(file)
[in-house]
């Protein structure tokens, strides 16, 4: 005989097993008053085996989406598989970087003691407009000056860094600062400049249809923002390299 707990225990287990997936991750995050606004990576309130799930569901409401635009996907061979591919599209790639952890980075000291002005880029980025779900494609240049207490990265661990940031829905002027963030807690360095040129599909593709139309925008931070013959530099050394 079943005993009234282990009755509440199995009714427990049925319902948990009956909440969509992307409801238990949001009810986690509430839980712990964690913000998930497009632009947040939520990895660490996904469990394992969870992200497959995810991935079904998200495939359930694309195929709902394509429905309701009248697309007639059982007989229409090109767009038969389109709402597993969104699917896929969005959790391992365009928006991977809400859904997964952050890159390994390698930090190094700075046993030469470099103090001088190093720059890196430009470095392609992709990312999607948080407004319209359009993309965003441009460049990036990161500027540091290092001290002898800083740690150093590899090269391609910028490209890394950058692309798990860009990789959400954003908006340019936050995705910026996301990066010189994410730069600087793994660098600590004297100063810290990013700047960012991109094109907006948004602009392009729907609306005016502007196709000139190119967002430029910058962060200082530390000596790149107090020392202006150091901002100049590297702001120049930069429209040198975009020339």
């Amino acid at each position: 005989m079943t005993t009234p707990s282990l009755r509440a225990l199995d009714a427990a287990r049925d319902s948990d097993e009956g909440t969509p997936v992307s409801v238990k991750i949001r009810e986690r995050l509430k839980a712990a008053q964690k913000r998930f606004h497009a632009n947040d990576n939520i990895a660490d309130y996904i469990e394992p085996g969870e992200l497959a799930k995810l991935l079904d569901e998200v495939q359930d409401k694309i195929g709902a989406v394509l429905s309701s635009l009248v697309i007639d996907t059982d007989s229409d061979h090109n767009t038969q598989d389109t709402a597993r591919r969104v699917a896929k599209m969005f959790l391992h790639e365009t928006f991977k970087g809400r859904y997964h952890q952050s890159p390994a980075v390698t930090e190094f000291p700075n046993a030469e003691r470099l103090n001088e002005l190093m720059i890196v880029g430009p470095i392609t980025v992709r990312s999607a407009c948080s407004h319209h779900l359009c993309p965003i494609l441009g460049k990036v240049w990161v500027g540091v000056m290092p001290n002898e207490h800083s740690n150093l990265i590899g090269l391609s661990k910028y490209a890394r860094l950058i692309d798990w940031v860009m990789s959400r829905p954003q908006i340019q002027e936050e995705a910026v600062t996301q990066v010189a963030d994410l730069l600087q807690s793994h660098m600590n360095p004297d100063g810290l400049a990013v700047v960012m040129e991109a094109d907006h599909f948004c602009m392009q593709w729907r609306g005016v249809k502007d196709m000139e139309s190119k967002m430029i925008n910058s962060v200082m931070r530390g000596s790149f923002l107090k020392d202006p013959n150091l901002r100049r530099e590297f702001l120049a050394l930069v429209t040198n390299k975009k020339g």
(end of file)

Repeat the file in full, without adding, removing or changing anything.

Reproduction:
[in-house]
């Protein structure tokens, strides 16, 4: 005989097993008053085996989406598989970087003691407009000056860094600062400049249809923002390299 707990225990287990997936991750995050606004990576309130799930569901409401635009996907061979591919599209790639952890980075000291002005880029980025779900494609240049207490990265661990940031829905002027963030807690360095040129599909593709139309925008931070013959530099050394 079943005993009234282990009755509440199995009714427990049925319902948990009956909440969509992307409801238990949001009810986690509430839980712990964690913000998930497009632009947040939520990895660490996904469990394992969870992200497959995810991935079904998200495939359930694309195929709902394509429905309701009248697309007639059982007989229409090109767009038969389109709402597993969104699917896929969005959790391992365009928006991977809400859904997964952050890159390994390698930090190094700075046993030469470099103090001088190093720059890196430009470095392609992709990312999607948080407004319209359009993309965003441009460049990036990161500027540091290092001290002898800083740690150093590899090269391609910028490209890394950058692309798990860009990789959400954003908006340019936050995705910026996301990066010189994410730069600087793994660098600590004297100063810290990013700047960012991109094109907006948004602009392009729907609306005016502007196709000139190119967002430029910058962060200082530390000596790149107090020392202006150091901002100049590297702001120049930069429209040198975009020339």
């Amino acid at each position: 005989m079943t005993t009234p707990s282990l009755r509440a225990l199995d009714a427990a287990r049925d319902s948990d097993e009956g909440t969509p997936v992307s409801v238990k991750i949001r009810e986690r995050l509430k839980a712990a008053q964690k913000r998930f606004h497009a632009n947040d990576n939520i990895a660490d309130y996904i469990e394992p085996g969870e992200l497959a799930k995810l991935l079904d569901e998200v495939q359930d409401k694309i195929g709902a989406v394509l429905s309701s635009l009248v697309i007639d996907t059982d007989s229409d061979h090109n767009t038969q598989d389109t709402a597993r591919r969104v699917a896929k599209m969005f959790l391992h790639e365009t928006f991977k970087g809400r859904y997964h952890q952050s890159p390994a980075v390698t930090e190094f000291p700075n046993a030469e003691r470099l103090n001088e002005l190093m720059i890196v880029g430009p470095i392609t980025v992709r990312s999607a407009c948080s407004h319209h779900l359009c993309p965003i494609l441009g460049k990036v240049w990161v500027g540091v000056m290092p001290n002898e207490h800083s740690n150093l990265i590899g090269l391609s661990k910028y490209a890394r860094l950058i692309d798990w940031v860009m990789s959400r829905p954003q908006i340019q002027e936050e995705a910026v600062t996301q990066v010189a963030d994410l730069l600087q807690s793994h660098m600590n360095p004297d100063g810290l400049a990013v700047v960012m040129e991109a094109d907006h599909f948004c602009m392009q593709w729907r609306g005016v249809k502007d196709m000139e139309s190119k967002m430029i925008n910058s962060v200082m931070r530390g000596s790149f923002l107090k020392d202006p013959n150091l901002r100049r530099e590297f702001l120049a050394l930069v429209t040198n390299k975009k020339g």